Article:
The energy needed for a transfer between planetary orbits (called “Delta V”) is lowest at intervals fixed by the synodic period; the time between successive conjunctions of a planet with the Sun. Insofar as I’m aware, the lowest energy transfer to Mars is a Hohmann transfer orbit, which for a crewed spaceflight unwilling to endure 15 Gs of acceleration, would take about 9 months. It takes 26 months between launch windows when Mars is closest to Earth (an opposition). So a crew that actually makes it onto the red planet without crashing will have to endure another 500 days or so on the planet’s surface in wait for the next transfer window to Earth, then another Hohmann transfer of about 9 months to get back. That’s 18 months of spaceflight, and well over a year on a hostile planet nearly devoid of a protective atmosphere, or magnetic field.
Perhaps engineers could design a spacecraft capable of shaving off a couple months from the roundtrip journey to/from Mars, but the crew would still be exposed to elevated levels of radiation whilst suffering from compromised NK function.
While I’ve suggested crewed missions to Mars are needed to truly investigate the planet’s geomorphilogical past, I realize it isn’t entirely necessary. Robotic missions are showing their worth, and can be done at considerably less cost than sending humans to Mars. In fact, I now see the only reason to send humans to Mars as little more than hyperbolic delusions of grandeur of national, institutional, corporate, and individual pride.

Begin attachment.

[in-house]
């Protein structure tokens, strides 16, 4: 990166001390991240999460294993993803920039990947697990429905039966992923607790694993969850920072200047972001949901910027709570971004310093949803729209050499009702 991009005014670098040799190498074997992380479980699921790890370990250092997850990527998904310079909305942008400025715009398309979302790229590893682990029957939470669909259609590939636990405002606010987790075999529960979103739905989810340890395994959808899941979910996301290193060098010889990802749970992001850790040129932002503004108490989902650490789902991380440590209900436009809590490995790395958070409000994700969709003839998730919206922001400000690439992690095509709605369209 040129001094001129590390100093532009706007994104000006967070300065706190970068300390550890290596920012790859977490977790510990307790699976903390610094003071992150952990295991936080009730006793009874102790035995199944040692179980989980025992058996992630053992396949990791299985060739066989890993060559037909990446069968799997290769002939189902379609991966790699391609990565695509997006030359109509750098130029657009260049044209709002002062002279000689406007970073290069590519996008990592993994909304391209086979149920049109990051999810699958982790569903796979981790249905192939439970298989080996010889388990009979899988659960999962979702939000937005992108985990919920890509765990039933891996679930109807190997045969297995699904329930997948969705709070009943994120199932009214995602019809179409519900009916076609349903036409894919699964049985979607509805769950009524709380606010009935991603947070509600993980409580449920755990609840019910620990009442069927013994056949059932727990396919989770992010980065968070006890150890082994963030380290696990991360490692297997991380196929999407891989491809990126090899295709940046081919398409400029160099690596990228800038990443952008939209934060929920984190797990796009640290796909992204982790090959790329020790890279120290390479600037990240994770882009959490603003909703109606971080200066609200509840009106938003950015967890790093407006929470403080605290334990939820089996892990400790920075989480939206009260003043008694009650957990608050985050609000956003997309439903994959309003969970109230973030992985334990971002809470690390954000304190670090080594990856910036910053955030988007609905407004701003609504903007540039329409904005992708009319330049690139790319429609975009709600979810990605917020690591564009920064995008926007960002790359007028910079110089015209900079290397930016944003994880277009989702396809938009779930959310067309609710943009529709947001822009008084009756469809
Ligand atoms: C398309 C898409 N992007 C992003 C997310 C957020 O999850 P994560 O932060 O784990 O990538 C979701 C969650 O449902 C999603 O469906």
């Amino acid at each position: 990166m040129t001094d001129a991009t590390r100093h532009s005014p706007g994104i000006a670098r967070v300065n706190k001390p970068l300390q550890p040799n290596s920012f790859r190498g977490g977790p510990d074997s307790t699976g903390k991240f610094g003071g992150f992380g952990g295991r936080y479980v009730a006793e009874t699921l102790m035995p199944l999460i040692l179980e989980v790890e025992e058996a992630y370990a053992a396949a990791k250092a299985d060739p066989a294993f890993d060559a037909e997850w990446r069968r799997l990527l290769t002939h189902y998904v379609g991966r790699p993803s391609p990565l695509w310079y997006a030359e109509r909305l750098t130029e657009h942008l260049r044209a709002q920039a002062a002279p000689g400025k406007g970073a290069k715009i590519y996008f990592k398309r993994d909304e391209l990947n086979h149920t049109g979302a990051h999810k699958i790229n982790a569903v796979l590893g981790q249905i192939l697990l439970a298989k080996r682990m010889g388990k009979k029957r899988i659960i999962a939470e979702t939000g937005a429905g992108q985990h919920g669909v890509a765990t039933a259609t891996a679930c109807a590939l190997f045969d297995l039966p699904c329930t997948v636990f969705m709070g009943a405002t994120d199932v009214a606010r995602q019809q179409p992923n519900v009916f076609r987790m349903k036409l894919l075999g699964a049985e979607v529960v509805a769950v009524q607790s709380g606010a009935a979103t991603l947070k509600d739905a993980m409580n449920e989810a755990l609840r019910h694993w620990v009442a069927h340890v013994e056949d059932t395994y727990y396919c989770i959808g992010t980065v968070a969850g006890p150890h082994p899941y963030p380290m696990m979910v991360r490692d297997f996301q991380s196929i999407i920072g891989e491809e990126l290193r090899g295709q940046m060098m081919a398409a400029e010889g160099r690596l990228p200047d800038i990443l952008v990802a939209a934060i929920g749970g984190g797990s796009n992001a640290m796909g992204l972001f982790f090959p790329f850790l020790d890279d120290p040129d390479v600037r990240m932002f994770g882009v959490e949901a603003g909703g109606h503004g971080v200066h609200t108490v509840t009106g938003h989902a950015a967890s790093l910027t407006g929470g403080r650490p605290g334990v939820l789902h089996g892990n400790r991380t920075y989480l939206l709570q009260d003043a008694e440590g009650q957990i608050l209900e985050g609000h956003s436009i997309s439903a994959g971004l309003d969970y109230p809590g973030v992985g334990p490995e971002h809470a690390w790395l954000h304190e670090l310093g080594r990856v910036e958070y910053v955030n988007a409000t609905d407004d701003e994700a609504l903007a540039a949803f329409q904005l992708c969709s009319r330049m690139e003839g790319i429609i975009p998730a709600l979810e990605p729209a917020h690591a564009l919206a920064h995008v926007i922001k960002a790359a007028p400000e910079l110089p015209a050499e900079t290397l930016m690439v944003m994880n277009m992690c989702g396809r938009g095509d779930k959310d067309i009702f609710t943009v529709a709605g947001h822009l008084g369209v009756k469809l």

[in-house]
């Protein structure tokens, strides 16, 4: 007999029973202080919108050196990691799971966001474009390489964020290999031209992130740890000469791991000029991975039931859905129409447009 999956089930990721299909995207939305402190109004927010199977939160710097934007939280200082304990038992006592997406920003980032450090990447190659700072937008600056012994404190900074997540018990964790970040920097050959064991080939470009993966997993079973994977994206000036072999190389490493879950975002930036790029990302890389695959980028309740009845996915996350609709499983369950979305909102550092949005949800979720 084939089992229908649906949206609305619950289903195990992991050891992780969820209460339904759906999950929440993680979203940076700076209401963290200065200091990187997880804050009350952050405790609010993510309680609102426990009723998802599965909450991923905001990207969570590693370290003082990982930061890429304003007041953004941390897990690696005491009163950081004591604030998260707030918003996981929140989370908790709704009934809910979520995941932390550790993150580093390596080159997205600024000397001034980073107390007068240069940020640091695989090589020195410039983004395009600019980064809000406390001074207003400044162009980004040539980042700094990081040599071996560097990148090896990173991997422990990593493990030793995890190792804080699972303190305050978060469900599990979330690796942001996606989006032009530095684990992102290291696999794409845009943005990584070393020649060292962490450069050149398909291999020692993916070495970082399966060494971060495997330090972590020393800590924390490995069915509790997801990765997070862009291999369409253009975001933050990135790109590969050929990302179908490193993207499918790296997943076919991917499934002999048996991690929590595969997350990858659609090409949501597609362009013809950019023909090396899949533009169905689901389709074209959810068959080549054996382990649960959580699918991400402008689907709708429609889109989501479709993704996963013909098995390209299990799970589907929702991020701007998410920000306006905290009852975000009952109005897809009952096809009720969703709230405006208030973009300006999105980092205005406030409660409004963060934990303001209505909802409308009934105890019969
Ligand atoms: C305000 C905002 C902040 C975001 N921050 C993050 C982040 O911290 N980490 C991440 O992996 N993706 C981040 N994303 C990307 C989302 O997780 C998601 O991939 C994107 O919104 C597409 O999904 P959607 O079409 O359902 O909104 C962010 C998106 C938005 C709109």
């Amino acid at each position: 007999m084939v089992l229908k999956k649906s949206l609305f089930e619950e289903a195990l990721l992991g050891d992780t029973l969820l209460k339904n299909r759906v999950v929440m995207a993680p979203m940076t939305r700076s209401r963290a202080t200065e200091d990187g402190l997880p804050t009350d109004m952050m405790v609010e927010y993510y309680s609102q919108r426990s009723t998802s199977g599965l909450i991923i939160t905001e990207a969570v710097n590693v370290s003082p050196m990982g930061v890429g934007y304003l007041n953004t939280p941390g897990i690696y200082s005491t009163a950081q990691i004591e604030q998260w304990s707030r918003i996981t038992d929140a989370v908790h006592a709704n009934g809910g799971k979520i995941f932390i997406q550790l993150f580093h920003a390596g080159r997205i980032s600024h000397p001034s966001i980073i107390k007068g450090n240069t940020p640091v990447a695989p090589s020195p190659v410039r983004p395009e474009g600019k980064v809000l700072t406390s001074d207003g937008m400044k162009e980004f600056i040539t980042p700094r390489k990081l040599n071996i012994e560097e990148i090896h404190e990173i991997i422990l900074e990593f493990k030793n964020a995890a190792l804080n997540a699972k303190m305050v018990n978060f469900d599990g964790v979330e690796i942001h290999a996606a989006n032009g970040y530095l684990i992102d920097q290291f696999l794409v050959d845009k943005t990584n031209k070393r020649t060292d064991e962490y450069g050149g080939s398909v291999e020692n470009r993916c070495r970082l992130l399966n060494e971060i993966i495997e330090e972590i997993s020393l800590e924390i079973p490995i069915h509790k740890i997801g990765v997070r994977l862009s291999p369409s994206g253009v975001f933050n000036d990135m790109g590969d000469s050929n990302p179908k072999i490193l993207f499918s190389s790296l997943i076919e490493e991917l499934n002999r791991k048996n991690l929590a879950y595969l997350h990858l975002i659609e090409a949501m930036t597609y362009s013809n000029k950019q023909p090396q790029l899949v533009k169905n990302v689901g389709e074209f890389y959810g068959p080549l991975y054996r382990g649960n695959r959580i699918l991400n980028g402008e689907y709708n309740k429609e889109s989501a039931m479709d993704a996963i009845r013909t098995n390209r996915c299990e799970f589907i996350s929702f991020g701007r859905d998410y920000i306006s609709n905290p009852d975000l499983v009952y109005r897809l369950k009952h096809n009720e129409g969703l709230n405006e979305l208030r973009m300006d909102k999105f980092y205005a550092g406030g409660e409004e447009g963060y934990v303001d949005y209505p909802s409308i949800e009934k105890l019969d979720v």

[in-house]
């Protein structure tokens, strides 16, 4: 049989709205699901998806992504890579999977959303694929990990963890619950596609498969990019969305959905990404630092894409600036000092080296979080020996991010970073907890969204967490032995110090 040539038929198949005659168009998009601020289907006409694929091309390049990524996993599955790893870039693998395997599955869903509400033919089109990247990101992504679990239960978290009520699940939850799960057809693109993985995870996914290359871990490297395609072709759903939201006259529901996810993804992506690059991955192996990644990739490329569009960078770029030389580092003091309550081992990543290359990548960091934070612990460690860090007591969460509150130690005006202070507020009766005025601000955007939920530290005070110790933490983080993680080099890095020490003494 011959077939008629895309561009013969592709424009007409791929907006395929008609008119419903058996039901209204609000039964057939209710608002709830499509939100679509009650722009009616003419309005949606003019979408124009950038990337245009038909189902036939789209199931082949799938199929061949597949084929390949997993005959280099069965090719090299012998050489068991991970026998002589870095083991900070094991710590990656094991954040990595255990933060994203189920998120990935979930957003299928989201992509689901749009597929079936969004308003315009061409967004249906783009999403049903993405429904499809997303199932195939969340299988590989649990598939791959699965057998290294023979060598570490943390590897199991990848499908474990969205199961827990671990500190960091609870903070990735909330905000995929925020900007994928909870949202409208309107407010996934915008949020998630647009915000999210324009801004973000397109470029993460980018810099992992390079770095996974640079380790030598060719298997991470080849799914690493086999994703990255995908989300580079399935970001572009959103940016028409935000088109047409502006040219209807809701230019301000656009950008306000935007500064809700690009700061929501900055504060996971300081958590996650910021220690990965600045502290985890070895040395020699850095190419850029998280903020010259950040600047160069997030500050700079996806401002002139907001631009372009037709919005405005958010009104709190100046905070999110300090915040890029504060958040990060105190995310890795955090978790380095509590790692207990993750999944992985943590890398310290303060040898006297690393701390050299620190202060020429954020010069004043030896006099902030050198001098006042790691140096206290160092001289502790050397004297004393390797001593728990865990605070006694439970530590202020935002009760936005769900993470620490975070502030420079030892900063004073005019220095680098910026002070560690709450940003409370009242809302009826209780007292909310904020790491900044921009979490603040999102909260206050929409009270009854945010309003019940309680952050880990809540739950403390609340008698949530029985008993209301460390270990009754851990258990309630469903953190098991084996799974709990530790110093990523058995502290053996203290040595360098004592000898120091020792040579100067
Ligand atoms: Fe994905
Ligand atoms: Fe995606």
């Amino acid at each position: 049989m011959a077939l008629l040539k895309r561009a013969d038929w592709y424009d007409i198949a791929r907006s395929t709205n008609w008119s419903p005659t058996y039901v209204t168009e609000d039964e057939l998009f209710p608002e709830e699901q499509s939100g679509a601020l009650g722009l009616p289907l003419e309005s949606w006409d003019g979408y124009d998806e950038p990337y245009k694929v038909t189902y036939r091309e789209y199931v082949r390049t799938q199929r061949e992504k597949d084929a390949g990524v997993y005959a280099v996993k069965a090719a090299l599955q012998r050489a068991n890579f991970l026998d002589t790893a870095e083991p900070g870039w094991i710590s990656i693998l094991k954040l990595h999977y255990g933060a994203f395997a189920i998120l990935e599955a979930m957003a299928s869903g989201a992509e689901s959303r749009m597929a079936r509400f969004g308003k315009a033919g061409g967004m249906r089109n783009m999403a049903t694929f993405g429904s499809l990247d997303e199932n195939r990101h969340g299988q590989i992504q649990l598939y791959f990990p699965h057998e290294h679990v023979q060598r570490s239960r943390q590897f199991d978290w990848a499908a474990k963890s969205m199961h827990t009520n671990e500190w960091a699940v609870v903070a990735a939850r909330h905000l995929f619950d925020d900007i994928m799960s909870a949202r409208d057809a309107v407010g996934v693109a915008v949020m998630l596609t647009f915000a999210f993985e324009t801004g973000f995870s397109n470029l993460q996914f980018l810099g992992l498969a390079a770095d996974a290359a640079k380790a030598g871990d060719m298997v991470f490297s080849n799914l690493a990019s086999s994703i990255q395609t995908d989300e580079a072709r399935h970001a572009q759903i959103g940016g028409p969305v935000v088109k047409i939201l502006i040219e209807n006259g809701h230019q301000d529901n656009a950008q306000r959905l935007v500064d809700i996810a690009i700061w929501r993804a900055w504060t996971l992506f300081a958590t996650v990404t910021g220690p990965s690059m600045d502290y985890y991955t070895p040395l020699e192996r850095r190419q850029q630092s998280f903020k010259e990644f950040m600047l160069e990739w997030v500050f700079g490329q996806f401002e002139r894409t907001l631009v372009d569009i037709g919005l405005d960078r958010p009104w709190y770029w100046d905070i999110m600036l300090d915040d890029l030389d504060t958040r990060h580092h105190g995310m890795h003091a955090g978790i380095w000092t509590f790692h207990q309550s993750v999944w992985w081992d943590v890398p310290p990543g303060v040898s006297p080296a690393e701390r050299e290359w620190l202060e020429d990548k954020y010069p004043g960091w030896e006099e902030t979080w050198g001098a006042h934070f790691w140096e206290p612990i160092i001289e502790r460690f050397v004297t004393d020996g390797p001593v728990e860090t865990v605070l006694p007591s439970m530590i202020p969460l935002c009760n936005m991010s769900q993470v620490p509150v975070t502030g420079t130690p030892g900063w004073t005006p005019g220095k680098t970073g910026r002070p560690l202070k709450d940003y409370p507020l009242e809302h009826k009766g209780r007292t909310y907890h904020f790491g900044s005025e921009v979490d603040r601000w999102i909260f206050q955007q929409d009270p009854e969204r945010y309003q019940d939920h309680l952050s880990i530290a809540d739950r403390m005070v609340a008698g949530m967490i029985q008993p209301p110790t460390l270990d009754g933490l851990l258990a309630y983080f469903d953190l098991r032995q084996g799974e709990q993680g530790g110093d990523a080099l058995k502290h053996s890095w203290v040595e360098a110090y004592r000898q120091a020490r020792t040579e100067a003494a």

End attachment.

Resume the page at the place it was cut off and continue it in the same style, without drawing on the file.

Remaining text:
Apollo 8 astronaut, Bill Anders agrees. And while I’m committing a host of logical fallacies by name dropping, I see no other reason for the push to go to Mars other than perhaps the benefits highly-publicized missions have on funding for certain organizations. I can understand this, as I feel funding for certain organizations has always been paultry. But there are many other missions of greater benefit to humankind than trying to set foot on Mars, when we can send more robotic rovers instead.
Mars entire population right now is robots, and they’ve taught us a tremendous amount about that fascinating planet(ary embryo). To send an NK-function impaired, sickly, stressed, border-line-lord-of-the-flies crew there seems unnecessarily naive. But what do I know?